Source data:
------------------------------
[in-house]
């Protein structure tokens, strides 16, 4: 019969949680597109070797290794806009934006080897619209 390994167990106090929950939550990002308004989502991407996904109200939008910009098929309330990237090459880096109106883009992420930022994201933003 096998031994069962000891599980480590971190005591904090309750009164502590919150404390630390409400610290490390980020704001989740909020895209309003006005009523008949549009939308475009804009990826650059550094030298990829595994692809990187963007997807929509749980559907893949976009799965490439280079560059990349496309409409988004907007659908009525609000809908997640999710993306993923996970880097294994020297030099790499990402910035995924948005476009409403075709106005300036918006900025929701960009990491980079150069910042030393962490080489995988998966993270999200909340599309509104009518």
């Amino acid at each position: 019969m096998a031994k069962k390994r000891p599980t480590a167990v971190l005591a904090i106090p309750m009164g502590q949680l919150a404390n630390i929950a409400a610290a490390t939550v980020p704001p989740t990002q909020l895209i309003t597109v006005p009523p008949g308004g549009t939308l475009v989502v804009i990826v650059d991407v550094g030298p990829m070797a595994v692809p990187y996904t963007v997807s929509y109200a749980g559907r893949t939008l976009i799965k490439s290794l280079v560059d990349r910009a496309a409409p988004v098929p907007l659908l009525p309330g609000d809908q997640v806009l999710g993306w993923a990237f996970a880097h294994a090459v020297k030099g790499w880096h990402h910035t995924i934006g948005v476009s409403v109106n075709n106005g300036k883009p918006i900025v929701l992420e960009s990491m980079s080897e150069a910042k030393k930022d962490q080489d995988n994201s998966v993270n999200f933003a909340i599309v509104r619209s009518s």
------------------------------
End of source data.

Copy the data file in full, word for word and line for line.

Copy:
[in-house]
């Protein structure tokens, strides 16, 4: 019969949680597109070797290794806009934006080897619209 390994167990106090929950939550990002308004989502991407996904109200939008910009098929309330990237090459880096109106883009992420930022994201933003 096998031994069962000891599980480590971190005591904090309750009164502590919150404390630390409400610290490390980020704001989740909020895209309003006005009523008949549009939308475009804009990826650059550094030298990829595994692809990187963007997807929509749980559907893949976009799965490439280079560059990349496309409409988004907007659908009525609000809908997640999710993306993923996970880097294994020297030099790499990402910035995924948005476009409403075709106005300036918006900025929701960009990491980079150069910042030393962490080489995988998966993270999200909340599309509104009518």
């Amino acid at each position: 019969m096998a031994k069962k390994r000891p599980t480590a167990v971190l005591a904090i106090p309750m009164g502590q949680l919150a404390n630390i929950a409400a610290a490390t939550v980020p704001p989740t990002q909020l895209i309003t597109v006005p009523p008949g308004g549009t939308l475009v989502v804009i990826v650059d991407v550094g030298p990829m070797a595994v692809p990187y996904t963007v997807s929509y109200a749980g559907r893949t939008l976009i799965k490439s290794l280079v560059d990349r910009a496309a409409p988004v098929p907007l659908l009525p309330g609000d809908q997640v806009l999710g993306w993923a990237f996970a880097h294994a090459v020297k030099g790499w880096h990402h910035t995924i934006g948005v476009s409403v109106n075709n106005g300036k883009p918006i900025v929701l992420e960009s990491m980079s080897e150069a910042k030393k930022d962490q080489d995988n994201s998966v993270n999200f933003a909340i599309v509104r619209s009518s």